Intended for healthcare professionals

Rapid response to:


Research confirms human to human transmission of avian flu

BMJ 2005; 330 doi: (Published 27 January 2005) Cite this as: BMJ 2005;330:211

Rapid Response:

Avian 'flu - genetic susceptibility?

In relation to the vast number of chicken farmers apparently exposed
in S.E.Asia, the proportion of severe & fatal cases seems relatively
small. Perhaps they mainly affect persons "constitutionally" (genetically)
susceptible to the virulent viruses.[1] Evidence is scanty but in one family
outbreak of H5N1 reported early in the current epidemic the Viet-Namese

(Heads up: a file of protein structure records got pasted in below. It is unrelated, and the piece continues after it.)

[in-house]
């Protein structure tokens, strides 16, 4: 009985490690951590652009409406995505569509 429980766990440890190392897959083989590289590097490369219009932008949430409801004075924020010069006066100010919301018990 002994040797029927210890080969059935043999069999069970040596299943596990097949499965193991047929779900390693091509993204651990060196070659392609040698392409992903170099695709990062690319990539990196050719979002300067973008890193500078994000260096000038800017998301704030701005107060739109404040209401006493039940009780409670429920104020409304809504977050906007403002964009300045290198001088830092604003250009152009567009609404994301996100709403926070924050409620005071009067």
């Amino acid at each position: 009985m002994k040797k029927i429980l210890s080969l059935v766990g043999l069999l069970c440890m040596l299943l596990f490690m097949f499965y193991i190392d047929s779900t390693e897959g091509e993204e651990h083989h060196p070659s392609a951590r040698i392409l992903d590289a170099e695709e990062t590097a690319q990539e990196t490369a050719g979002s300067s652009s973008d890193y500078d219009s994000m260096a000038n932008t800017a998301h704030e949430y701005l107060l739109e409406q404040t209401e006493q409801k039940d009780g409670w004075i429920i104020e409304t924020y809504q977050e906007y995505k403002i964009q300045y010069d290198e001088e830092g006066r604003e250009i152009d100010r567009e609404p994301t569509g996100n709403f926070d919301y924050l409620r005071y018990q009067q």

man and his two sisters (sharing family genes) died; his genetically
different new wife who also helped prepare chickens for the feast
recovered from her illness, and wedding guests were unaffected.[2] I hope
investigations of incidents include genetic tests of involved humans as
well as of the viruses.


1 Grist NR. Bird Flu - Asian Invasion?? in Glasgow Natural History Society's Newsletter April-May 2004.

2 WHO Wkly Epid Record "Avian influenza A(H6N1) update 15 (2 Feb. 2004).

Competing interests:
None declared

Competing interests: No competing interests

31 January 2005
Norman R GRIST
Emeritus Prof.of Infect.Dis. Univ. Glasgow; former head Regnl. Virus Lab. Glasgow.